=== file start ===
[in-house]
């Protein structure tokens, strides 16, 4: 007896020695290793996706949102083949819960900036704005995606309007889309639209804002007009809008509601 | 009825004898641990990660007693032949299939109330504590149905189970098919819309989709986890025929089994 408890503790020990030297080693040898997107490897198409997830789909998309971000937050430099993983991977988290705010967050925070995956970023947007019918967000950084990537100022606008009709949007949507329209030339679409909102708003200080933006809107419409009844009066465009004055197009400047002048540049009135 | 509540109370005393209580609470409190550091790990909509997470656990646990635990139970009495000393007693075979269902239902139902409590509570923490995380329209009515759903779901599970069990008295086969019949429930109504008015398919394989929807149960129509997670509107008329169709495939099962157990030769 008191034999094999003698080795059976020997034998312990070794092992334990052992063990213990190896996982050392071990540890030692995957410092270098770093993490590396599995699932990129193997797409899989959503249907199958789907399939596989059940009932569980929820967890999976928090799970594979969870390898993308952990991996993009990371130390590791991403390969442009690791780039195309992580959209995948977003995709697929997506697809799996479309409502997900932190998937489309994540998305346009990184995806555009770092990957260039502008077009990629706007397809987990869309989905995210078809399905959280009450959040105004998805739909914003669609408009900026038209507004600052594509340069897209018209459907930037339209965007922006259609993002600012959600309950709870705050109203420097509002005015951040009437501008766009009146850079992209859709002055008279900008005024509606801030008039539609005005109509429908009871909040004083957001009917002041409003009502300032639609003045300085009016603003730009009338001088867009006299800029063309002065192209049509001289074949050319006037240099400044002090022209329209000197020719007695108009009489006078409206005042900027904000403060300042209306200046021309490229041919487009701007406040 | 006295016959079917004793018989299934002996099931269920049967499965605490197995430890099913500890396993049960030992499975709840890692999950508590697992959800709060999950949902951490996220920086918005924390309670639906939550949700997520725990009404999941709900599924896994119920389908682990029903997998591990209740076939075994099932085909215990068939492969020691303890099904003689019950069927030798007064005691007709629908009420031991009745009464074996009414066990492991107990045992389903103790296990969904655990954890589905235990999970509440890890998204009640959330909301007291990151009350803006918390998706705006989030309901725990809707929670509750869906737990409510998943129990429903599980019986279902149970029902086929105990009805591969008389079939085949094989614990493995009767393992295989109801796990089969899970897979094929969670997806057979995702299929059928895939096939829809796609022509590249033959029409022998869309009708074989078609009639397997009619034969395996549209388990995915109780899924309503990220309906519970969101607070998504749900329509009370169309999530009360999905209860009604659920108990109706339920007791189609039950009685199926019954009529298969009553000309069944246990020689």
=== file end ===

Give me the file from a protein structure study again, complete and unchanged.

[in-house]
């Protein structure tokens, strides 16, 4: 007896020695290793996706949102083949819960900036704005995606309007889309639209804002007009809008509601 | 009825004898641990990660007693032949299939109330504590149905189970098919819309989709986890025929089994 408890503790020990030297080693040898997107490897198409997830789909998309971000937050430099993983991977988290705010967050925070995956970023947007019918967000950084990537100022606008009709949007949507329209030339679409909102708003200080933006809107419409009844009066465009004055197009400047002048540049009135 | 509540109370005393209580609470409190550091790990909509997470656990646990635990139970009495000393007693075979269902239902139902409590509570923490995380329209009515759903779901599970069990008295086969019949429930109504008015398919394989929807149960129509997670509107008329169709495939099962157990030769 008191034999094999003698080795059976020997034998312990070794092992334990052992063990213990190896996982050392071990540890030692995957410092270098770093993490590396599995699932990129193997797409899989959503249907199958789907399939596989059940009932569980929820967890999976928090799970594979969870390898993308952990991996993009990371130390590791991403390969442009690791780039195309992580959209995948977003995709697929997506697809799996479309409502997900932190998937489309994540998305346009990184995806555009770092990957260039502008077009990629706007397809987990869309989905995210078809399905959280009450959040105004998805739909914003669609408009900026038209507004600052594509340069897209018209459907930037339209965007922006259609993002600012959600309950709870705050109203420097509002005015951040009437501008766009009146850079992209859709002055008279900008005024509606801030008039539609005005109509429908009871909040004083957001009917002041409003009502300032639609003045300085009016603003730009009338001088867009006299800029063309002065192209049509001289074949050319006037240099400044002090022209329209000197020719007695108009009489006078409206005042900027904000403060300042209306200046021309490229041919487009701007406040 | 006295016959079917004793018989299934002996099931269920049967499965605490197995430890099913500890396993049960030992499975709840890692999950508590697992959800709060999950949902951490996220920086918005924390309670639906939550949700997520725990009404999941709900599924896994119920389908682990029903997998591990209740076939075994099932085909215990068939492969020691303890099904003689019950069927030798007064005691007709629908009420031991009745009464074996009414066990492991107990045992389903103790296990969904655990954890589905235990999970509440890890998204009640959330909301007291990151009350803006918390998706705006989030309901725990809707929670509750869906737990409510998943129990429903599980019986279902149970029902086929105990009805591969008389079939085949094989614990493995009767393992295989109801796990089969899970897979094929969670997806057979995702299929059928895939096939829809796609022509590249033959029409022998869309009708074989078609009639397997009619034969395996549209388990995915109780899924309503990220309906519970969101607070998504749900329509009370169309999530009360999905209860009604659920108990109706339920007791189609039950009685199926019954009529298969009553000309069944246990020689």